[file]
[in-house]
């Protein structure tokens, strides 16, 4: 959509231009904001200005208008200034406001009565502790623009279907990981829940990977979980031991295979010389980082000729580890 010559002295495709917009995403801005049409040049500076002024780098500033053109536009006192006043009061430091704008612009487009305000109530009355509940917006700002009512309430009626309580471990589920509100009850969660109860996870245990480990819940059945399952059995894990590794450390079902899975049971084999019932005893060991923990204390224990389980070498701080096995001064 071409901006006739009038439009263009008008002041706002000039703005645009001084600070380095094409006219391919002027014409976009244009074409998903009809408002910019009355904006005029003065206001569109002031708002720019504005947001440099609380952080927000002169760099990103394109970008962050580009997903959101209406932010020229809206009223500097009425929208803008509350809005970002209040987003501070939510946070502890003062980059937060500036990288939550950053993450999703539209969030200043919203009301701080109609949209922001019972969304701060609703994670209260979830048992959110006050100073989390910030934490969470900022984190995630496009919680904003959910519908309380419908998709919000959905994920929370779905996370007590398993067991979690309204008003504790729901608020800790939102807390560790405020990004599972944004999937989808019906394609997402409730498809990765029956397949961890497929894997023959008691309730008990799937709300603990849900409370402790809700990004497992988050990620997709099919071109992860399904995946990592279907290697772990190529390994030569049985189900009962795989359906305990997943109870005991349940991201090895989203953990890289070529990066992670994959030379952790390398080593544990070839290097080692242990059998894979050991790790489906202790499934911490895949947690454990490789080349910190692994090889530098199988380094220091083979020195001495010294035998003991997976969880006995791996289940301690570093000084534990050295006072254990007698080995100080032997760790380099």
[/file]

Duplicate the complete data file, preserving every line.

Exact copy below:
[in-house]
């Protein structure tokens, strides 16, 4: 959509231009904001200005208008200034406001009565502790623009279907990981829940990977979980031991295979010389980082000729580890 010559002295495709917009995403801005049409040049500076002024780098500033053109536009006192006043009061430091704008612009487009305000109530009355509940917006700002009512309430009626309580471990589920509100009850969660109860996870245990480990819940059945399952059995894990590794450390079902899975049971084999019932005893060991923990204390224990389980070498701080096995001064 071409901006006739009038439009263009008008002041706002000039703005645009001084600070380095094409006219391919002027014409976009244009074409998903009809408002910019009355904006005029003065206001569109002031708002720019504005947001440099609380952080927000002169760099990103394109970008962050580009997903959101209406932010020229809206009223500097009425929208803008509350809005970002209040987003501070939510946070502890003062980059937060500036990288939550950053993450999703539209969030200043919203009301701080109609949209922001019972969304701060609703994670209260979830048992959110006050100073989390910030934490969470900022984190995630496009919680904003959910519908309380419908998709919000959905994920929370779905996370007590398993067991979690309204008003504790729901608020800790939102807390560790405020990004599972944004999937989808019906394609997402409730498809990765029956397949961890497929894997023959008691309730008990799937709300603990849900409370402790809700990004497992988050990620997709099919071109992860399904995946990592279907290697772990190529390994030569049985189900009962795989359906305990997943109870005991349940991201090895989203953990890289070529990066992670994959030379952790390398080593544990070839290097080692242990059998894979050991790790489906202790499934911490895949947690454990490789080349910190692994090889530098199988380094220091083979020195001495010294035998003991997976969880006995791996289940301690570093000084534990050295006072254990007698080995100080032997760790380099």